A piece of heaven in Rishikesh. Ramana's Garden is a haven orphanage in the glorious foothills of the Himalayas. Indulge on the best organic salad and homemade vegetarian food, sip spicy chai, play with the kids and buy some artistic jewelry and paintings that the kids make...all proceeds go to their education. www.sayyesnow.org
Thursday, May 6, 2010
Tonight, when Muhammad picked me up in the cab...I greeted him with "Asalamaulecom" - knowing that anyone named Muhammad (PBUH) must be Muslim... and he replied "Waalecumasalam". As I was deep in conversation with my friend in the cab I heard him humming a tune of a song. I asked him what it was and he said "music from his country". "Where is that?" I asked. and he said Pakistan. "Oh joy! I just love Qawwali music!Especially Nusrat Fateh Ali Khan! He exlaimed..."that is who I was singing" and continued to sing his songs lounder and I chanted along when i could. We talked about Pakistan and the food and music, culture and people...living there and here. We talked about how I just got back from India and he was so happy for my trip there and spoke very highly of India.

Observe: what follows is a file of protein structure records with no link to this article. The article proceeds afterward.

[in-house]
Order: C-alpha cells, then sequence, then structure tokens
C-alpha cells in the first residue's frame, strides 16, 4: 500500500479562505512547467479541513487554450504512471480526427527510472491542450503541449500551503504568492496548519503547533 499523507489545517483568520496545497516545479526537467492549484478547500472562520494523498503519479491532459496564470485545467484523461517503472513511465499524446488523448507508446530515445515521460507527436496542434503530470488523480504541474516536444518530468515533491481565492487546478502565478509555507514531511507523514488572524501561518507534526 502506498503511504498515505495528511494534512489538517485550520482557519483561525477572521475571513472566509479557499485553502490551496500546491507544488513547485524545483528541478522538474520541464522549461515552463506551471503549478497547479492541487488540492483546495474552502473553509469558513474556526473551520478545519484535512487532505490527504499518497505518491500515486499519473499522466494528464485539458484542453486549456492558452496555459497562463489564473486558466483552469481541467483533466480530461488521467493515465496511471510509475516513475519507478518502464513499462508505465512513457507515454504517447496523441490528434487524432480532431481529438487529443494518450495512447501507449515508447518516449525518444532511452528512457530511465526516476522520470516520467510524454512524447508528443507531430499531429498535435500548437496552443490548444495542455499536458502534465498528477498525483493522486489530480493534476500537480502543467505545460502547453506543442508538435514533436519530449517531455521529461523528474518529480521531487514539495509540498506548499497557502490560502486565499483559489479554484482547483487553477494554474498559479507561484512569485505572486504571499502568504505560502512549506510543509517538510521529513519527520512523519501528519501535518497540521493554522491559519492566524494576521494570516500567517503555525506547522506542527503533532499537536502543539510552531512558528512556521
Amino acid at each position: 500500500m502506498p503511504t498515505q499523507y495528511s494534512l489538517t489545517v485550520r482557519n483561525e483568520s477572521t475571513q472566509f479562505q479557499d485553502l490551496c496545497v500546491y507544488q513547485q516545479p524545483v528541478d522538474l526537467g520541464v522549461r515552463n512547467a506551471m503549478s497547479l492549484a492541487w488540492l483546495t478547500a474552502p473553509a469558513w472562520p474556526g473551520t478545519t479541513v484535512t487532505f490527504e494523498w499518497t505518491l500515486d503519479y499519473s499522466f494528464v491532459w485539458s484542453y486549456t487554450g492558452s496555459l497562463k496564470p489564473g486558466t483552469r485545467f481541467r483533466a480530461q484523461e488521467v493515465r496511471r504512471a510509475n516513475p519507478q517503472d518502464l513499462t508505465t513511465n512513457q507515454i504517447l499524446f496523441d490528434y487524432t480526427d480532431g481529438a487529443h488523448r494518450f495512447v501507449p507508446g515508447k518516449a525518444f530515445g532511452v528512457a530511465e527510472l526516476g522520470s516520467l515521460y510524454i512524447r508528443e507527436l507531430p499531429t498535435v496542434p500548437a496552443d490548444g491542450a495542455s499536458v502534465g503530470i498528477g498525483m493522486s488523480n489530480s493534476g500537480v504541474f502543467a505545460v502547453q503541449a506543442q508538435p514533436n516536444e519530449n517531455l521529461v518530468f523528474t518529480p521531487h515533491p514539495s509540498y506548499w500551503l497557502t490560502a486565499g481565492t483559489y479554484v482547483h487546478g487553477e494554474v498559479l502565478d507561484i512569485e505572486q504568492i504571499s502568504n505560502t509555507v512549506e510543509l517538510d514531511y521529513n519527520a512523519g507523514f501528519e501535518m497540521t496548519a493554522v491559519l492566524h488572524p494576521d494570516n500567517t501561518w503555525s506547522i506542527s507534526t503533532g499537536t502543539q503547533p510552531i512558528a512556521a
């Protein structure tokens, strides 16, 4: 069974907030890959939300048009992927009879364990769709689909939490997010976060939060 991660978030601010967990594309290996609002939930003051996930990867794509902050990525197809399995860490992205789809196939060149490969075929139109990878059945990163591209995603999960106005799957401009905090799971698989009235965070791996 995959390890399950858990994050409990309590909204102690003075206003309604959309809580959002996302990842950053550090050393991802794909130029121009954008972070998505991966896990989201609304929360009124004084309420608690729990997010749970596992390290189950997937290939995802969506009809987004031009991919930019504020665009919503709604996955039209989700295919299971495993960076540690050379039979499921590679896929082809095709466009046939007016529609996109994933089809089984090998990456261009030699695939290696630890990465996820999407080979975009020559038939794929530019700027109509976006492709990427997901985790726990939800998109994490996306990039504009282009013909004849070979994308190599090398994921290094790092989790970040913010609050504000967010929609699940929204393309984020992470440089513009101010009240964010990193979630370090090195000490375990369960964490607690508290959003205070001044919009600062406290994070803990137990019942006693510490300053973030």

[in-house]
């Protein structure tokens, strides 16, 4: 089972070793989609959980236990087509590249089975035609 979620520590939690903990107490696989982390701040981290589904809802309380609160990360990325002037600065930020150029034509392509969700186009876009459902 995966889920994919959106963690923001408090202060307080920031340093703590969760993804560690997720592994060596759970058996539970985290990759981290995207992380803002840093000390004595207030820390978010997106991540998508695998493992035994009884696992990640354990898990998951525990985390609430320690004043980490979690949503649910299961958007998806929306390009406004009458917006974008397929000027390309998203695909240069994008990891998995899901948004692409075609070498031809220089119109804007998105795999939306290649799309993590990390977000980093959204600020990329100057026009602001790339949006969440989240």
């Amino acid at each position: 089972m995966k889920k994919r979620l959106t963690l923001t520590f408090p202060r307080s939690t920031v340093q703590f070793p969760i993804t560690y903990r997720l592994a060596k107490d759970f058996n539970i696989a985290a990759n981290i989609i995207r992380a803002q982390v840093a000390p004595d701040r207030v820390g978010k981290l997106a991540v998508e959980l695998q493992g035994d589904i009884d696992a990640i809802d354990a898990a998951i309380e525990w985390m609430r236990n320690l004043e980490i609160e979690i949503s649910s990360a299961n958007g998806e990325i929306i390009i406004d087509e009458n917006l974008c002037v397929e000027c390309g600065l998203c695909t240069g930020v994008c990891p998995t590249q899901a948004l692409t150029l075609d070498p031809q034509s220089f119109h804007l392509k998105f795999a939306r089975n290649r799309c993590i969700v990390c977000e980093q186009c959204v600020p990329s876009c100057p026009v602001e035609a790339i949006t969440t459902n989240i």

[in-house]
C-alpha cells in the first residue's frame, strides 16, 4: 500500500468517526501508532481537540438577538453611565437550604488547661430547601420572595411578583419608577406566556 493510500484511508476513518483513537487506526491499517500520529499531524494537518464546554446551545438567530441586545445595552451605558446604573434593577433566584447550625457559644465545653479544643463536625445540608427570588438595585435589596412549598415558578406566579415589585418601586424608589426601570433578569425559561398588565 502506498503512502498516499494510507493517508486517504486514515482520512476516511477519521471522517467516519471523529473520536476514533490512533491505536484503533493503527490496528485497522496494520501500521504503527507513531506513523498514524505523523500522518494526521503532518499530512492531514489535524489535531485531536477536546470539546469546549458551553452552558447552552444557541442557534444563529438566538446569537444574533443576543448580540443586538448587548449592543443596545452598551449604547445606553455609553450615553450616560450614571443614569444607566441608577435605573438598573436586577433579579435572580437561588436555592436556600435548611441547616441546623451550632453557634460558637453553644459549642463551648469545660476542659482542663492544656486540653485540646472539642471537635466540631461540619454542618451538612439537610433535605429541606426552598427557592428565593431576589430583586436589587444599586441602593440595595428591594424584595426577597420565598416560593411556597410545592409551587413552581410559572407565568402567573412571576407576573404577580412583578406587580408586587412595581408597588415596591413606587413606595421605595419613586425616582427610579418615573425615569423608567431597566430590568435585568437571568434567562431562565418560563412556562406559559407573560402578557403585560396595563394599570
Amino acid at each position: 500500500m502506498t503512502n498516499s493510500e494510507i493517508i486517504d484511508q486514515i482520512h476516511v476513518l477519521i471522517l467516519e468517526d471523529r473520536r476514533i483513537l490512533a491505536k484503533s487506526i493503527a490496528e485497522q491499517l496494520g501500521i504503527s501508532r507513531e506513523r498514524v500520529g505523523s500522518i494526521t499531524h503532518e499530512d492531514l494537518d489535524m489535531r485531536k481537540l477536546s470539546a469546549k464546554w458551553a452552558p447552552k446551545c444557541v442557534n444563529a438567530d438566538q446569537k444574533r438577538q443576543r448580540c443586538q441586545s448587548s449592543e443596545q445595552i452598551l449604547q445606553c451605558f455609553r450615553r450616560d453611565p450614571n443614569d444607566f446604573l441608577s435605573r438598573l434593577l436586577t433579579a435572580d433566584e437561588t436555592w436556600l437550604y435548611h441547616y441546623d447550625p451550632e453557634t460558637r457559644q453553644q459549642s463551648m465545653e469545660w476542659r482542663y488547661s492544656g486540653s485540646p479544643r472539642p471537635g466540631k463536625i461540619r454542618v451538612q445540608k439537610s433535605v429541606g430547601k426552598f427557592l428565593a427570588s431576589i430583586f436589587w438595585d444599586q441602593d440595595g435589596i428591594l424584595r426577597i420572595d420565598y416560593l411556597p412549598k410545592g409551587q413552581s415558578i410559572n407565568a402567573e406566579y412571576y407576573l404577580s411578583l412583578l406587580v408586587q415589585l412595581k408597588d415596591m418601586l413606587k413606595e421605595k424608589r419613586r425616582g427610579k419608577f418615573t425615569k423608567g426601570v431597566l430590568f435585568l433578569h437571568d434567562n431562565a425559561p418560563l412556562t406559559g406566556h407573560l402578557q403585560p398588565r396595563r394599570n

What a treat. By the time I arrived at my destination..it was sad to part with my new friend. And he thanked me for being so kind, especially to his homeland.
All I could say was bismillah al-rahman al-rahim!
The "little people" are truly the blessed ones.
Go out and be an American Gypsy! Its lovely!
Monday, May 3, 2010
BUT...not even a million horns, heat exhaustion or bricks thrown in our windows could stop us!
The best part was when I got to rip off a piece of my veil and had Malik tie it inside the mosque (since I could not enter being a woman). That signified my wish...which is completely for America's Gypsy!!! SO once that wish is fullfilled I will return to this shrine and donate money :) Happily!
ya hayyu ya qayyum
about this area in Delhi: " Nizamuddin Dargah (Urdu: نظام الدّین درگاہ ) (Hindi: निज़ामुद्दीन दरगाह) is the dargah (mausoleum) of one of the world's most famous Sufi saints, Nizamuddin Auliya. Situated in the Nizamuddin West area of Delhi, the dargah is visited by thousands of Muslims every week, and sees a fair share of Hindus, Christians and people from other religions. The tombs of Amir Khusro and Jehan Ara Begum are also located within the Nizamuddin Dargah complex, and Inayat Khan's tomb is just around the cornerThe neighborhood surrounding the dargah is named after the saint, and is divided into two parts along Mathura Road: Nizamuddin West where the Dargah complex and a lively market dominated by Muslim vendors is located, and Nizamuddin East, an upper-class residential area situated between Humayun's Tomb and the Nizamuddin Railway Station. The other important monuments in the Nizamuddin heritage area include Humayun's Tomb, Chausath Khamba, Mirza Ghalib's tomb, Barakhamba, Blue Gumbad at the Nizamuddin Circle and Lal Mahal."